Only ten days to go before my review deadline for the year of 2008 is up, so it is time to do some major cramming in, what with the awards season and various other films released in the year to catch up with. Now, earlier on in the year, we received a real oddity of a film by the name of Rogue, a good enough horror film with the concept being that there is a giant crocodile involved in causing mayhem. Just when you thought that it was unanimous that Rogue would win the award for "Best Movie Involving Crocodile As Dramatic Device" by default, in comes another crocodile horror movie (as if one happens often, we have two), set once again in the Australian outback, except with an obvious difference in the budget of the two films, even if Rogue in itself was low-budget. Once again, as with many of these concept, exploitation-esque movies, plot gets thrown away to the side, and we have a couple and one of their younger relatives go on holiday in the Australian outback, and bad things start happening involving a nasty crocodile. Thats all you need to know. The movie itself gets to the point as fast as possible, no questions asked. Like any good exploitation film, completely scunders plot and focuses on the terror. The best thing about Black Water is it's direction. A low budget movie clearly shot on a shoestring with two directors at the helm who clearly have no past experience and are making their first film, Andrew Traucki and David Nerlich pull off the direction of this film well, keeping it well structured and having a good degree of tension from start to finish. This is also helped by the camera-work involved, which is given a great degree of realism and edginess, of which was lacking in the almost fantastical manner is which Rogue was filmed. Truth be told, for a clear and obvious exploitation movie that is not attempting to do anything special, be it in plot, script or character development whatsover, it does what it clearly needs to and gets the job done. However, like I said, this film is not attempting to do anything special whatsoever, and thus, because it is clearly a grindhouse-esque exploitation movie, you cannot believe in any way that this is a believable movie. Like many of them, it is based on a true story, and thus, the limitations of the true story and the concept (we spend roughly an hour of the film stuck in trees with the protagonists) certainly impinge on the artistic product. For example, this is a script that is so dry with regards to dialogue that is actually does sound like sound-bites from a hundred different films of the "crocodile chases man" genre (for further reference, that was sarcasm). Then, the film's script tries to over-complicate itself by playing off an old fable about the monkey and the crocodile and the two sisters having experiences in the terrible weather of the night: there is no need to over-complicate yourself. We know that you are a dirty, grungy film, do not try to change what you are. One thing which is a rather great shame is that there were only shots of the weather of the night in a three minute at most scene which encompasses their terrible experiences in the night. I really wish I could have seen a terrifying night sequence. Didn't the crocodiles attempt to snap at them while in the tree earlier? Surely while they are sleeping (don't ask me how in monsoon rain and thunder) that is the best time too attack. And wouldn't the water rise in those weather conditions? That would have been a great dramatic device. They have to move on because of the rising water, but can't see well in the dark, only getting glimpses in the thunder of the attacking crocodile. Maybe I could've directed this? Anyway, post-rant, the only other thing that I have to complain about is that the acting performances in the film are also rather poor. To summarise, the film is fundamentally flawed, with poor acting, script and ridiculousness, but is well directed and has some nice cinematography which gives some good scares, and is at times quite a solid exploitation film. Maybe I could nail this genre?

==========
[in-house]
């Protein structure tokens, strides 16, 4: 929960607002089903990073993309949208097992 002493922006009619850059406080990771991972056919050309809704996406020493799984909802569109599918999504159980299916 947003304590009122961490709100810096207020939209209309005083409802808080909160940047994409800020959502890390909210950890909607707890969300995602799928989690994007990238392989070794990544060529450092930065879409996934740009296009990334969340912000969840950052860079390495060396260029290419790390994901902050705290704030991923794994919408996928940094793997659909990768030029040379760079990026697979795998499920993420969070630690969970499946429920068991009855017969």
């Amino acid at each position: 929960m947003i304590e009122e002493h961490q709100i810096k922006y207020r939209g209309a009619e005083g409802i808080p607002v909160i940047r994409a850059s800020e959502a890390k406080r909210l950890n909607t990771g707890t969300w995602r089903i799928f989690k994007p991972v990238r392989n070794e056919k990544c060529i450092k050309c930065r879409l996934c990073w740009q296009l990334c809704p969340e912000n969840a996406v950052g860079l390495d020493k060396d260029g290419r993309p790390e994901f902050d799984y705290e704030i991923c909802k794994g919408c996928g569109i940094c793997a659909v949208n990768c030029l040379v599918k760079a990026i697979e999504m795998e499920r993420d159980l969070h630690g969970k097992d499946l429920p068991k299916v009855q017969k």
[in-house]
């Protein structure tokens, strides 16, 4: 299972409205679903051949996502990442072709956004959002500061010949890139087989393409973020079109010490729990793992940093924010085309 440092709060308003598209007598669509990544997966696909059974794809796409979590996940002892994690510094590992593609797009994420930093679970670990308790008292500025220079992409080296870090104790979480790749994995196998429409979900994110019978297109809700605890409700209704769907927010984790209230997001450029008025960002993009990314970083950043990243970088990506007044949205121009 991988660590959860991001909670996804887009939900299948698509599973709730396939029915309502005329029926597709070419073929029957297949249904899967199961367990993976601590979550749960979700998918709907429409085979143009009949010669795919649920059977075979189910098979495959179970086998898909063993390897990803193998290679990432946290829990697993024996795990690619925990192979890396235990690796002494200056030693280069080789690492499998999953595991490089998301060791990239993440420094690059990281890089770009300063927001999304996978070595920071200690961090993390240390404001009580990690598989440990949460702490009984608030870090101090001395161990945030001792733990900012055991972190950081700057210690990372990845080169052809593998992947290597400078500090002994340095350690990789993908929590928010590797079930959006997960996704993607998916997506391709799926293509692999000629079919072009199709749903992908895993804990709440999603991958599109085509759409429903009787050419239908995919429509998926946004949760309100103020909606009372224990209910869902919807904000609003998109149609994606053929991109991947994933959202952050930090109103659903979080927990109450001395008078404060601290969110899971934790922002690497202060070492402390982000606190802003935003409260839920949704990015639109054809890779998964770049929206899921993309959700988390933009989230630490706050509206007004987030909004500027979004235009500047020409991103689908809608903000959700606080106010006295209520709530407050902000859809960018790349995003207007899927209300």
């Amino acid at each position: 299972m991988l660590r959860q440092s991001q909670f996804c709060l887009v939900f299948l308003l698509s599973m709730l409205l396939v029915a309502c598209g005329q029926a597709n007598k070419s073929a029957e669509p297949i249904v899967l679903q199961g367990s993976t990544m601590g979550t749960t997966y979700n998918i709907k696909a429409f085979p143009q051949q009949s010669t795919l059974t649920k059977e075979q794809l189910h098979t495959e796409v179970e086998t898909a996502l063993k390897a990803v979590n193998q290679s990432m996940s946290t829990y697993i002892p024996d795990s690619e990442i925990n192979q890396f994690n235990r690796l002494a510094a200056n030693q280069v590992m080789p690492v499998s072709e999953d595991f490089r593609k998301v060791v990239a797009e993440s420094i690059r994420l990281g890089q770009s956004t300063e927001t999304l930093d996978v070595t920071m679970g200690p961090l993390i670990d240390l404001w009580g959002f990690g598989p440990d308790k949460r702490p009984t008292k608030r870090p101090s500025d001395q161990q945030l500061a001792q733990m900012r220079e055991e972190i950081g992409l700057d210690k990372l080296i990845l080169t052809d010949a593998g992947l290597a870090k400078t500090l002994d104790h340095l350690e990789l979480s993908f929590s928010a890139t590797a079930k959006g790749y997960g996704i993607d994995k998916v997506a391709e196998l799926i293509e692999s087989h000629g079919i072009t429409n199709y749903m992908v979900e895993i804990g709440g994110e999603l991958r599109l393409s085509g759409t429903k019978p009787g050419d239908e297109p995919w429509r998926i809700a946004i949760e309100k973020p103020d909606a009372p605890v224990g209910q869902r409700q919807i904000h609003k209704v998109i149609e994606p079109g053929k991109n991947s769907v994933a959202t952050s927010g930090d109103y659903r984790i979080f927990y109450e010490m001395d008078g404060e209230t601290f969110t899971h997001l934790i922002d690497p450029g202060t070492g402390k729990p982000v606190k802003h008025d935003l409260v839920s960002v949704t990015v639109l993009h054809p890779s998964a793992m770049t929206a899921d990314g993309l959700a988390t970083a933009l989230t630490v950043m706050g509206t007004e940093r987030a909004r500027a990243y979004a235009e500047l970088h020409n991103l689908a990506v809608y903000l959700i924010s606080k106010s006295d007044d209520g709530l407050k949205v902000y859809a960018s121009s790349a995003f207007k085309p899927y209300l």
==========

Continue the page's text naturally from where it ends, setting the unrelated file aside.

The Thin White Dude's Prognosis - 5.2/10